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Thread: Triggerless Discharge !

  1. #1

    Triggerless Discharge !

    I was checking the zero on my Tikka T3 before a day's hind stalking on Forrest Estate (great place !) back in February. Two aimed shots had hit the target to John Hilditch's satisfaction, but as there was a third round in the magazine I decided to fire it just to prove the first shots weren't a fluke. The second spent case ejected OK, but when I chambered the third round it went off, hitting the ground about 4 feet below the target. My hand was still on the bolt handle (not the trigger) as the rifle fired. I was using .308 factory loads, and the action has worked perfectly ever since. Any suggestions ? The experience was a forceful lesson in muzzle awareness !


  2. #2
    Quote Originally Posted by thorneyglatt View Post
    Any suggestions ?
    my suggestion would be don't ask on here!
    take it to a gunsmith.

    I have a parker hale trigger that was given to me that whilst test fitting I discovered had an altered sear, it meant the pin fired on closing.
    either the trigger has not engaged the sear allowing the pin to slip past the sear or the sear has not engaged the firing pin to hold it cocked on closing

    either way I wouldnt be messing about with it if it had done that

  3. #3
    + 1 take it to a gunsmith, have you lightened the trigger at all as this could cause this to happen

  4. #4
    Quote Originally Posted by 375 mag View Post
    + 1 take it to a gunsmith, have you lightened the trigger at all as this could cause this to happen
    Took it to a gunsmith post haste - he couldn't find anything wrong. No, I haven't fiddled with anything. (I've owned the rifle from new).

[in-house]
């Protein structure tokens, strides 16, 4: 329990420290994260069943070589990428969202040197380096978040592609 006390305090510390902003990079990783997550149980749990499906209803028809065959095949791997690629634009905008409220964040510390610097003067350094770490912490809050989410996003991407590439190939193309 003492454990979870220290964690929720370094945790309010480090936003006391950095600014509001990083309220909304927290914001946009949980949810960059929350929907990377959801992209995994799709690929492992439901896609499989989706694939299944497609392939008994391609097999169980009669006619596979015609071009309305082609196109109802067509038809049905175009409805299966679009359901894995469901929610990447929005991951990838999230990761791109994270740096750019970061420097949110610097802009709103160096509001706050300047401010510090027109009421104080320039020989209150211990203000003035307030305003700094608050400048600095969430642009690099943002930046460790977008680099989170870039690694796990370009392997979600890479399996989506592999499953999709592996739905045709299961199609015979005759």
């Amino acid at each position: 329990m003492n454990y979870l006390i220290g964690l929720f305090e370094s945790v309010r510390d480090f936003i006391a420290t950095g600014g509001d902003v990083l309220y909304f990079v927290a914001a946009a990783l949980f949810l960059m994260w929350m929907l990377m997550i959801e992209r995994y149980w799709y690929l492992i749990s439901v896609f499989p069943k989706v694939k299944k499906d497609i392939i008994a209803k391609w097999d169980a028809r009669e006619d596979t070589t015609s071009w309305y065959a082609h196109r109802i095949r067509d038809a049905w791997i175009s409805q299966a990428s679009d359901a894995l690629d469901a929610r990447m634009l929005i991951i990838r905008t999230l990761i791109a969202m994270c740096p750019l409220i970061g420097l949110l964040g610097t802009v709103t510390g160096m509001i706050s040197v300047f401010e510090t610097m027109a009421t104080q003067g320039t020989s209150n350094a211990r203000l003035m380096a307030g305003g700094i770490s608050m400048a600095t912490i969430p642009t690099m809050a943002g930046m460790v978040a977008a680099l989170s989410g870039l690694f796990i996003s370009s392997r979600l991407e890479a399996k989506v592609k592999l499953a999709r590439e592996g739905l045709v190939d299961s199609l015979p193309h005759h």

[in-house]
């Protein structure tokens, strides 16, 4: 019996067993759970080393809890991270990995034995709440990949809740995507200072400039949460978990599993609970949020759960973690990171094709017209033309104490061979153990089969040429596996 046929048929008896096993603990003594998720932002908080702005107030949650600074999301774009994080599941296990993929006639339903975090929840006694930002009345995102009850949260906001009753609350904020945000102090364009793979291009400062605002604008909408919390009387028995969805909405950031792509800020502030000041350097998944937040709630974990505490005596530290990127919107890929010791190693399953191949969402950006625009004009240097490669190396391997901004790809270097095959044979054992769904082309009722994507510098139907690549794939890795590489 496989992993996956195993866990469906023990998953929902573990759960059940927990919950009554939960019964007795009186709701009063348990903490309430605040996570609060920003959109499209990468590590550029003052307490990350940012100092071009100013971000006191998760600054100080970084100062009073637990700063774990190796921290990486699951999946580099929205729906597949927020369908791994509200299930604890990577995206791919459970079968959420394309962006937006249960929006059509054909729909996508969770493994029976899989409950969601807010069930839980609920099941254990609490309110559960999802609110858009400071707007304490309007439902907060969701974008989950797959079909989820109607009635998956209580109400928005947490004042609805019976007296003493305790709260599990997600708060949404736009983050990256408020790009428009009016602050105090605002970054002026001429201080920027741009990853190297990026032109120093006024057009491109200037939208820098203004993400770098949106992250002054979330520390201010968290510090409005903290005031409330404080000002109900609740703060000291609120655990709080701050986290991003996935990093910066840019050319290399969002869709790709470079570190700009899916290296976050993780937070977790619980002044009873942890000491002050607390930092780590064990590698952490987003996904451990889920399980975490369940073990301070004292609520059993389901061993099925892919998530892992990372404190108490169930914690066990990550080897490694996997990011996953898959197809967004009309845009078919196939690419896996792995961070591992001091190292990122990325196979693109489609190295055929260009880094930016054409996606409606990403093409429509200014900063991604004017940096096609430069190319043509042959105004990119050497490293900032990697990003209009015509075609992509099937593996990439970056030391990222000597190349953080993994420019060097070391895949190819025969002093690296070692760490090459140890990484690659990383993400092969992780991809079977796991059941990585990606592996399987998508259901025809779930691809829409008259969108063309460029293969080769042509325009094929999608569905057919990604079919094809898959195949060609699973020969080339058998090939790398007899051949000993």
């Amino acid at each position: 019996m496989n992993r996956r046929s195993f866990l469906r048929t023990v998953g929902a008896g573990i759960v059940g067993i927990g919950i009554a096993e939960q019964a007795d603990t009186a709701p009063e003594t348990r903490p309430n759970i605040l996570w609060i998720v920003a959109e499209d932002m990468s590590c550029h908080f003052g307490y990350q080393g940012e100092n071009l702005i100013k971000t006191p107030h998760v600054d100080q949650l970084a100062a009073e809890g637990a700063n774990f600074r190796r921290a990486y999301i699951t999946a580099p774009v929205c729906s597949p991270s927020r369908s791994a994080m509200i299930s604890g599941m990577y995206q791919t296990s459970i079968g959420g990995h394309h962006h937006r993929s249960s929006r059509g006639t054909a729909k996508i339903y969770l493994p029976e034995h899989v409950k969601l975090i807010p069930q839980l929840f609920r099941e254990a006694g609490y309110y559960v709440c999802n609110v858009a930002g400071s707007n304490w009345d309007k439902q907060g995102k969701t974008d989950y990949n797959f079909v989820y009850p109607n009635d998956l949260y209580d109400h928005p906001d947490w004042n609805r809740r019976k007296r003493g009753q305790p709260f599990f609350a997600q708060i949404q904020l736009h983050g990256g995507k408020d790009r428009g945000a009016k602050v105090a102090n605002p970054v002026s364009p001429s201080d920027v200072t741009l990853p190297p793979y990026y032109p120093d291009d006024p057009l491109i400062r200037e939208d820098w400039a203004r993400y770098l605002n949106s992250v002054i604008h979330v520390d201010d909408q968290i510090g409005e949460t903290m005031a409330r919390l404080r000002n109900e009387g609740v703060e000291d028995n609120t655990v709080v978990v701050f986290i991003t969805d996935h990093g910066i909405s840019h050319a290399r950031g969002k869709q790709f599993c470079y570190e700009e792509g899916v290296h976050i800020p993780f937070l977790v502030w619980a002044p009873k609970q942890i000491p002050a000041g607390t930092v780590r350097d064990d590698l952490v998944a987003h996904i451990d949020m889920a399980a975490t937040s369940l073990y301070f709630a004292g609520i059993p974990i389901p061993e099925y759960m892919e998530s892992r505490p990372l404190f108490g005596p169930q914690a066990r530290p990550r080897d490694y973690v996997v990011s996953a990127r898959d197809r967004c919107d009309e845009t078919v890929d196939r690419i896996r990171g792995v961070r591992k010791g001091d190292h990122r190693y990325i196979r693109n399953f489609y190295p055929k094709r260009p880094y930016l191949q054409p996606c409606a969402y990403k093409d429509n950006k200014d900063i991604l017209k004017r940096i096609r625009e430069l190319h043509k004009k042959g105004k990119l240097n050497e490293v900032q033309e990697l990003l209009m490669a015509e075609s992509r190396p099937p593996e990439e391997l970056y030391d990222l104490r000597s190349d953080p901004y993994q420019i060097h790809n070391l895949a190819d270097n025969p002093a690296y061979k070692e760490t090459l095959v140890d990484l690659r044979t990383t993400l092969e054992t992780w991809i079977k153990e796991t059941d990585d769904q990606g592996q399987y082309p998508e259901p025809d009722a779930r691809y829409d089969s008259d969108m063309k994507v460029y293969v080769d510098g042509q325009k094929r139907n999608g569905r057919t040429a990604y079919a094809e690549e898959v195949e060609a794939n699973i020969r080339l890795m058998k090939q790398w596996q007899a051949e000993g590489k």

5. #5
    Grit or something on face of bolt, a long shot, but as sherlock would say when you have eliminated........ etc etc

  6. #6
    Impossible to be definitive ( but could be wrong! ) in the circumstances, but have had a couple of similar instances with various rifles.

    First time it happened a very old article in Guns & Ammo came to mind - in that case a rifle discharged on moving the safety catch. Was found to have been caused by a bead of polystyrene from the box the rifle came in. It had wedged under the safety bar and pressed against the sear. Author noted it was pure chance that it stayed in place upon firing and removal of the stock.

    That first time with me I put a sheet down and carefully removed the stock. Not proof positive, but a bit of heather gracefully fell out onto the cloth from the trigger area. Could find nothing else amiss and upon reassembly various efforts with an unloaded rifle failed to reproduce the discharge. It went back to the distributor - who confirmed no mechanical problem.

    Subsequent instances have failed to turn up any suspect debris/ bits etc - but a bit of grit lodging on the sear could work wonders and would likely be dislodged upon recoil.

    Not a certain answer by any means, but a possibility.
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  7. #7
    Have you ever wondered WHY you ALWAYS chamber a round with the muzzle pointing away from everyone and at the ground....... 'slam-fires' happen, fact of life... If you have had it checked out and it is fine just put it down to one of those things and be aware whenever you chamber a round...

  8. #8
    Established Poster
    Join Date
    Oct 2009
    Tokoroa, South Waikato,NZ
    I had the same thing in a Remington 700 years ago, caused by some unburnt powder, A Gunsmith friend has fixed quite a few triggers that fire independently of finger, biggest cause is rust second is people fiddling with adjustments.

  9. #9
    bloody hell how old are you! ,700 years ago?,only messing ,but my sako wont engage the firing pin ,and its worrying that if it did engage it could do the same ,possably some debrie in the mechanism

  10. #10
    I've closed a bolt on loading and, unbeknown to me, managed to touch the trigger with my knuckle. I didn't feel it at all. Bang! Followed by "What the **** was that?"


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